Kingston: It’s all driven by perspective. It’s all about determining whose perspective we are in within each scene. A good example would be the scene between Larry and Jimmy in the wood shop in Episode 5. I think it was a 10-page scene. We start on an objective two-shot and then there is a long push-in until we end in a close-up two feet away from Larry as he’s ending his monologue. This brings you uncomfortably close in on Larry’s headspace as he’s describing the details of Jessica Roach’s death. You are forced to take it all in, just as Jimmy does.
BTL: You’re using two cameras, so that must make it easier on the actors, right?
Kingston: We never cross-shot. We would get all of Paul’s stuff and then all of Taron’s.
BTL: Do you usually operate yourself?
Kingston: I usually do operate, but since this was my first TV series, I talked to my cinematographer friends and mentors, and they all recommended that I don’t operate. In TV, with multiple cameras, there is so much to orchestrate. It’s better to step back. I’m glad I made that decision. It was hard to figure out, at first, things like, ‘where do I stand during a take?’ My two operators — Colin MacDonnell and Matt Bell — were wonderful. I’ve collaborated with them before, so we were all comfortable working together. They both had great ideas and helped enhance the visual language.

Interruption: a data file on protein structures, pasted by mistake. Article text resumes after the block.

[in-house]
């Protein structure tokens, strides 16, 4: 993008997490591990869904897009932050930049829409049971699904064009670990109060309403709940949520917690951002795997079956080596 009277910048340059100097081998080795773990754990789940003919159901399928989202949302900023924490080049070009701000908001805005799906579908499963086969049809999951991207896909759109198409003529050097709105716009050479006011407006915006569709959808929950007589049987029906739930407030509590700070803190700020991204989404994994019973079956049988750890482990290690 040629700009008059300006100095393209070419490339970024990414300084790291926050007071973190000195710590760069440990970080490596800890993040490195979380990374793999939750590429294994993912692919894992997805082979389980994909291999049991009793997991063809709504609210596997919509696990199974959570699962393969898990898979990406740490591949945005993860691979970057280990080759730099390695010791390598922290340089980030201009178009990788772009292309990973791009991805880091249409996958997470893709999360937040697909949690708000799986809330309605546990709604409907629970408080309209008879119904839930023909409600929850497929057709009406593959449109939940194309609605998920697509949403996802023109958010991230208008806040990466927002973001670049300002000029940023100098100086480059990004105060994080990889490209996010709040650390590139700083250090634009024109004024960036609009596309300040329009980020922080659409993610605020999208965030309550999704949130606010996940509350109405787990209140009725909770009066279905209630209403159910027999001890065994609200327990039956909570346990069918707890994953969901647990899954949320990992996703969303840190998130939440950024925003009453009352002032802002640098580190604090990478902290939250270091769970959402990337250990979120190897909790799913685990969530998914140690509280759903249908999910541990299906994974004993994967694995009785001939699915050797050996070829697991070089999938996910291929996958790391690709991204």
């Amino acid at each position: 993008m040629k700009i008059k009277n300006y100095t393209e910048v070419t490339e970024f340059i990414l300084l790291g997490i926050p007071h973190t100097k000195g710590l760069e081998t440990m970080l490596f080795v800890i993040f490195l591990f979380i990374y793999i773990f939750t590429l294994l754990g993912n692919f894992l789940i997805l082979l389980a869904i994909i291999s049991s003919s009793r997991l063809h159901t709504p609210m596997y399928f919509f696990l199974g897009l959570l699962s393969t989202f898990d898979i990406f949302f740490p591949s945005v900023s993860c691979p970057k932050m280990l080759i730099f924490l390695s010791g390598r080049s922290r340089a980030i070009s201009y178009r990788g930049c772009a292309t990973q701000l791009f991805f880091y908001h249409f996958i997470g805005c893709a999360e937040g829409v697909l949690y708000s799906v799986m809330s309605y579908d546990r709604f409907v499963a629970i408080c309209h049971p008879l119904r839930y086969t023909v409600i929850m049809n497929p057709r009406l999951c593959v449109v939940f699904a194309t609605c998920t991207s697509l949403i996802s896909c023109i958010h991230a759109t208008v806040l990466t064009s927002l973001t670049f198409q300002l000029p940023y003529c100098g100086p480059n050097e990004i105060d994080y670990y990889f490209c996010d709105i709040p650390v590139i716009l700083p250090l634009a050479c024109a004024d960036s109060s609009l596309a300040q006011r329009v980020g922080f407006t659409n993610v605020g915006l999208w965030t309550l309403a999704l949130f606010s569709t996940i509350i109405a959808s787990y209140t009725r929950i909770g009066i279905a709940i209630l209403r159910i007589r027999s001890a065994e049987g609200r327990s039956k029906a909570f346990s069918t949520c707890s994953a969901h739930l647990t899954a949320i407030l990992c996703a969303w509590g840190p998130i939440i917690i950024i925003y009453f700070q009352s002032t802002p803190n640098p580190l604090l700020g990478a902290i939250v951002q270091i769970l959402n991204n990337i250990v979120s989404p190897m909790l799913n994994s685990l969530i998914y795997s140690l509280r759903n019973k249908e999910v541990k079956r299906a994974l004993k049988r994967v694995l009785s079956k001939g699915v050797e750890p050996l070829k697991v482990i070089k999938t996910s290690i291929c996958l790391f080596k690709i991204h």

BTL: What about your camera and lighting package?
Kingston: I shot on the Alexa Mini LF, with Panavision H series lenses. For lighting the daytime scenes, I used HMIs for the main lights. We had a good bit of LED lighting, SkyPanels, and Astera Tubes. I worked a lot with practical lighting, [and] some tungsten lighting as well.
BTL: This was for Apple, so could you get anything you wanted in terms of equipment?
Kingston: [laughing] Apple budgets are nice. We used a Technocrane quite a bit — in the prison, some of Jessica’s flashbacks, [and] when Brian Miller goes into the cornfield. Apple really supported what we were trying to do creatively.
BTL: How much of this was shot on soundstages?